The audience is then shown the first real battle between air power (Nazis) and sea power (British Navy) over the island of Crete. Crete became the first territory to be conquered completely through air power. This then leads to Pearl Harbor, and how American troops left themselves unprotected against the air power of the Japanese troops, because the American troops were instead prepared for traditional naval warfare. De Seversky explains that the Japanese were imitating the German blitzkrieg, and were able to capture most of the Pacific. American armed forces finally realized that no place on Earth was safe without gaining control of the skies above. The success of American victory through air power demanded two things: to produce a vast amount of weapons of endless variety, and to deliver this equipment to battlefronts all over the face of the Earth.

Animated sequences are used through the film to illustrate de Seversky’s points; this image shows how American air power can cut Hitler off at the source, allowing troops to invade

The audience is then introduced to another problem to consider: the transportation of these weapons. America is able to transport across the country with no problem, but gets caught in the slow speeds of shipping to overseas locations. Americans also have to contend with the German submarines. The audience is warned that if Americans fight only on the surface of the Earth, Hitler has all the advantage. Air power would give American forces an advantage and the ability to cut off Hitler’s power at the source. Success will also depend on supply lines, and where American air bases are located. The film ends with a patriotic look at how American forces can use air power and airmen’s skills to win the war. “America should not hesitate to place its destiny in the hands of [the airmen],” de Seversky explains, “for with the strategy of air power, they will make the enemy fight on our terms, against the weapons of our choosing, at our time, but on his soil.”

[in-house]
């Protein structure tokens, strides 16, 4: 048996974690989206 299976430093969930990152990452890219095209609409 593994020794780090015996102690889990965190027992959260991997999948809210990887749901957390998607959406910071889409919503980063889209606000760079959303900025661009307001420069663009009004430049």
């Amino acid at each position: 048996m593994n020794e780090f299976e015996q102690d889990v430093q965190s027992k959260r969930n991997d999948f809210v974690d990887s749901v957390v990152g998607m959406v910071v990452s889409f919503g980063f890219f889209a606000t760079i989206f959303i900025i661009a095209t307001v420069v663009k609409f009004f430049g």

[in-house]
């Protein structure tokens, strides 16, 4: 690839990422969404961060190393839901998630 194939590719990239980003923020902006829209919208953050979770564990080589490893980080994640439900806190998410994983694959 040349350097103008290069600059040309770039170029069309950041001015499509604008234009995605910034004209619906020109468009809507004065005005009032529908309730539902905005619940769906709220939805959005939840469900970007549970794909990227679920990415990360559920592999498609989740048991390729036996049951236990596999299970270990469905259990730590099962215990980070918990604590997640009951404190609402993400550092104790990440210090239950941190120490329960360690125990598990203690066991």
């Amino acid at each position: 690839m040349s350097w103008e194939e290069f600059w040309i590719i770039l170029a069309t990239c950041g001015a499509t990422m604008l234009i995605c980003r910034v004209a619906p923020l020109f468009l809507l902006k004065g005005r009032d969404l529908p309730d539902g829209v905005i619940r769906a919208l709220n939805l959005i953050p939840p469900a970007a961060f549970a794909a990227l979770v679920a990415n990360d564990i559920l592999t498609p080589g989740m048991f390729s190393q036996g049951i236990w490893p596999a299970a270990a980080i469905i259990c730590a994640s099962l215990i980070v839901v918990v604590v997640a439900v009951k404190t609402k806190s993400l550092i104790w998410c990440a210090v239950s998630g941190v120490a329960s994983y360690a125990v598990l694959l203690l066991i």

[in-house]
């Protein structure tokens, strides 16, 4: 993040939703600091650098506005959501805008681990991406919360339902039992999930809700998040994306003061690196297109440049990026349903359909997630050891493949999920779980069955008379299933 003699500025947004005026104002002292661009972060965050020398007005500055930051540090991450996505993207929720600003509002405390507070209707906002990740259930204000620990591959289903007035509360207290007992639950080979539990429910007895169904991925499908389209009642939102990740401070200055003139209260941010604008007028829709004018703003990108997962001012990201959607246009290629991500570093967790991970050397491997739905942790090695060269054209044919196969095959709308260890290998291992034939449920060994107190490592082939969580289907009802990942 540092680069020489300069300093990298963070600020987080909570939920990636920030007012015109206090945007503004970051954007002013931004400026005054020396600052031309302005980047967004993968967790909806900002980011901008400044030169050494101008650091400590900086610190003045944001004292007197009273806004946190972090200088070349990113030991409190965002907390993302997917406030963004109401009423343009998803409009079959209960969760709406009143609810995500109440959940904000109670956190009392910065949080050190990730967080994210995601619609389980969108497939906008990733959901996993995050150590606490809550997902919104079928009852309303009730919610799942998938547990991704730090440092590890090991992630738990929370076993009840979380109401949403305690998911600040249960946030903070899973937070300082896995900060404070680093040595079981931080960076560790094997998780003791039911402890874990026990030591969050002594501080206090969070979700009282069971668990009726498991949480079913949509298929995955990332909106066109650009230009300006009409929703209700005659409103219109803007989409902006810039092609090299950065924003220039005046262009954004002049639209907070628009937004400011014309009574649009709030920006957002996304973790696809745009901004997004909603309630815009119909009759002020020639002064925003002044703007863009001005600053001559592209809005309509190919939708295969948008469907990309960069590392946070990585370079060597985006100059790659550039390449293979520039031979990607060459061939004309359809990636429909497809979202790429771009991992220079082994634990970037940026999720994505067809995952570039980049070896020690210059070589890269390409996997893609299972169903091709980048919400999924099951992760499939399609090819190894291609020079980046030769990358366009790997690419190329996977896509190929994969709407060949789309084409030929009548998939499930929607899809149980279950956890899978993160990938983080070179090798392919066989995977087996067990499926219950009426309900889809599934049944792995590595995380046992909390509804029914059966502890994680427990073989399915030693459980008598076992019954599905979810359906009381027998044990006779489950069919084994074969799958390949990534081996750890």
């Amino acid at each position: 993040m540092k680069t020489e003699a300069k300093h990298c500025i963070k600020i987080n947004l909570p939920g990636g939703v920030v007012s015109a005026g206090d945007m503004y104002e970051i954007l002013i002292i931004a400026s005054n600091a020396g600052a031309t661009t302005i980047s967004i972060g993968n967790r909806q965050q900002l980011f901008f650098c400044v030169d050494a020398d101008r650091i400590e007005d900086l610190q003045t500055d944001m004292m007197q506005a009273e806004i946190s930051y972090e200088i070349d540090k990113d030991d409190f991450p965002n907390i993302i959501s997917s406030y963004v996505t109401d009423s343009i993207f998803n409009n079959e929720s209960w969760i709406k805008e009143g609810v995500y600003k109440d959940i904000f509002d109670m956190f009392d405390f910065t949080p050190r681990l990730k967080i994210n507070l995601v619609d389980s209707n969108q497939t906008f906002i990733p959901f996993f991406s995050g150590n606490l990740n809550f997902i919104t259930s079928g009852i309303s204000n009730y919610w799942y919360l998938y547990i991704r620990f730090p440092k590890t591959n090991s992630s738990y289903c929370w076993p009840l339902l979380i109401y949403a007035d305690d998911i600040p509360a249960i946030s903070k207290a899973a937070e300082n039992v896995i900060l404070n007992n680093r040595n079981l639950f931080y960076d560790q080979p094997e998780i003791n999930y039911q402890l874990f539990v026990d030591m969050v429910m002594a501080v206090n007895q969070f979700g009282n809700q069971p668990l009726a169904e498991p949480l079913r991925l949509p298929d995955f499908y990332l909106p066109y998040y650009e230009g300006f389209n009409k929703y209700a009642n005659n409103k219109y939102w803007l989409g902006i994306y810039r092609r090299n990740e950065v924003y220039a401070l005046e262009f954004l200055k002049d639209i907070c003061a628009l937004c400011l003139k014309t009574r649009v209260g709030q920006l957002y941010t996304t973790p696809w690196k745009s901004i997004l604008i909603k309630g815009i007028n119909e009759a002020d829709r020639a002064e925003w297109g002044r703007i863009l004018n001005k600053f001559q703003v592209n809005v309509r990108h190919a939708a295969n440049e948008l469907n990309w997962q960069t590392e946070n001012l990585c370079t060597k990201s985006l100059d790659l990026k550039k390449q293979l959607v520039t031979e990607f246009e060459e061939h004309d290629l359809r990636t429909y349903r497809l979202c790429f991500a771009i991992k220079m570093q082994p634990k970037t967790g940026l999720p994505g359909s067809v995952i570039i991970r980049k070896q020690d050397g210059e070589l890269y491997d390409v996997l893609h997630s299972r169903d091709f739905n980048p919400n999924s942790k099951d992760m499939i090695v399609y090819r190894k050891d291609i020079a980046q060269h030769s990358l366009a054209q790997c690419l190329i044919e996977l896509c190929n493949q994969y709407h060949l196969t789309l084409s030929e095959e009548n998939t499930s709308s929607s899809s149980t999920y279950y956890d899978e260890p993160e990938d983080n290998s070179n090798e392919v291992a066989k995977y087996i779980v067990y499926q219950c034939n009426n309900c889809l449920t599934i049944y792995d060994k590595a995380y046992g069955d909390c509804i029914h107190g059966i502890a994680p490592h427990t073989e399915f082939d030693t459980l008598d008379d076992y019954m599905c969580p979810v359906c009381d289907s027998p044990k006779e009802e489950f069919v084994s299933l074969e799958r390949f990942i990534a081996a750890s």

June 21

June 21, 1961 – The Donald Duck Short Film Donald and the Wheel is Released to Theaters

“Well, frost me, Poppa, can it be your intention, to bat your choppers over nothing more than a wheel? Your brain is all tied up in a sling to think a wheel is such a great thing.”

On June 21, 1961, the Donald Duck short Donald and the Wheel was released to theaters. The story was written by Bill Berg, with songs and rhymes by Mel Leven, music by Buddy Baker, and direction by Hamilton S. Luske. It stars the vocal talents of The Mellomen (Bill Cole, Bill Lee, Thurl Ravenscroft, and Max Smith), with Ravenscroft and Smith as the father and Junior, and Clarence Nash as the voice of Donald Duck.

This educational short begins with two “spirits of progress” watching a piece of wood rolling around like a wheel. Junior, the younger of the spirits, asks his dad why he’s so impressed with the wheel. His father claims it to be the greatest invention of all time, to which Junior scoffs. When his father challenges him to name something better than the wheel, Junior accepts the challenge, but every invention he names is only possible thanks to the wheel. The father takes his son back in history to meet the inventor of the wheel.

The Spirits of Progress start to tell Caveman Donald about the great invention of the wheel

Back in the caveman age, we see a prehistoric Donald Duck, who, after a run-in with a tiger, is inspired to create the wheel. The spirits try to explain to Donald what a wheel is used for, but Donald seems to not be able to understand. Donald finally asks them who they are, and they explain to him that they are the “spirits of progress,” there to help him with his great invention. The first example they give him is attaching two wheels to his sled, making it easier for him to cart around.

The song at that point goes through the evolution of the wheel, with Donald also donning the attire of each time period being sung about. Steam is soon added to the idea of the wheel, with trains and automobiles lauded in song, and Donald involved in comic situations with each passing period. Finally, after a massive pile-up on the highway, Donald angrily declares he’d rather walk.

Caveman Donald dances to the music from the gramophone, a more “practical” example of the use of wheels

They go back to Donald’s time, trying to take another approach with how important the wheel is. When they try to explain that the world is round, Donald insists that the world is flat. Junior takes over this time, trying to explain the rotation of the Earth, the moon, and all the planets in the solar system. The demonstration continues with gears to show how wheels keep things working. For a more “practical” example, they begin with a music box, moving to the gramophone, then the jukebox, which features Donald dancing with a live-action dancer.

The spirits, however, push a little too hard with how important the wheel will be, showing wheels in everything he will use in his day. When they claim that he’s about to create a great invention, Donald tells them “Oh, no! I’m not going to be responsible for that!” The spirits are consoled with the fact that although Donald didn’t invent the wheel, someone eventually did.